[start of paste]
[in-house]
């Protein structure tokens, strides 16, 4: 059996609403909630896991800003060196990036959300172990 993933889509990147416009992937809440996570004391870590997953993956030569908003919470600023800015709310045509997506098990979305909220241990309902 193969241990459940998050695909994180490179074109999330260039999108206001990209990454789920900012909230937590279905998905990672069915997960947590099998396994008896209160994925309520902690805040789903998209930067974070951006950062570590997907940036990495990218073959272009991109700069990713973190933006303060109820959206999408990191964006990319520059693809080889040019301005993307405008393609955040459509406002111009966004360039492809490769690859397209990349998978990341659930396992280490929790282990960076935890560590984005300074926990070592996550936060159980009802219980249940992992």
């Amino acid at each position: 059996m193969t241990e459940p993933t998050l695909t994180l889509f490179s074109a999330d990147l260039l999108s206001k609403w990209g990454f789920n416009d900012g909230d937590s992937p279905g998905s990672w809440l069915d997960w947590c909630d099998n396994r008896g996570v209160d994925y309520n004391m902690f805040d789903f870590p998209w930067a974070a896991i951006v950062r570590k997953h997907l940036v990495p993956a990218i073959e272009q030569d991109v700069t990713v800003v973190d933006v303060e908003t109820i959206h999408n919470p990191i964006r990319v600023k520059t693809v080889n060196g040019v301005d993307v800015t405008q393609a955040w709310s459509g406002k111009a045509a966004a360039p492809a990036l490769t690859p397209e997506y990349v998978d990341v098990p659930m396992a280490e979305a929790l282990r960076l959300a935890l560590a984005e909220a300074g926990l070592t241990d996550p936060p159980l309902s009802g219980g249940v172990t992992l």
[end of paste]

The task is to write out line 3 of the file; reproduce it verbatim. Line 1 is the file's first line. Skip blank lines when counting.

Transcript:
């Amino acid at each position: 059996m193969t241990e459940p993933t998050l695909t994180l889509f490179s074109a999330d990147l260039l999108s206001k609403w990209g990454f789920n416009d900012g909230d937590s992937p279905g998905s990672w809440l069915d997960w947590c909630d099998n396994r008896g996570v209160d994925y309520n004391m902690f805040d789903f870590p998209w930067a974070a896991i951006v950062r570590k997953h997907l940036v990495p993956a990218i073959e272009q030569d991109v700069t990713v800003v973190d933006v303060e908003t109820i959206h999408n919470p990191i964006r990319v600023k520059t693809v080889n060196g040019v301005d993307v800015t405008q393609a955040w709310s459509g406002k111009a045509a966004a360039p492809a990036l490769t690859p397209e997506y990349v998978d990341v098990p659930m396992a280490e979305a929790l282990r960076l959300a935890l560590a984005e909220a300074g926990l070592t241990d996550p936060p159980l309902s009802g219980g249940v172990t992992l």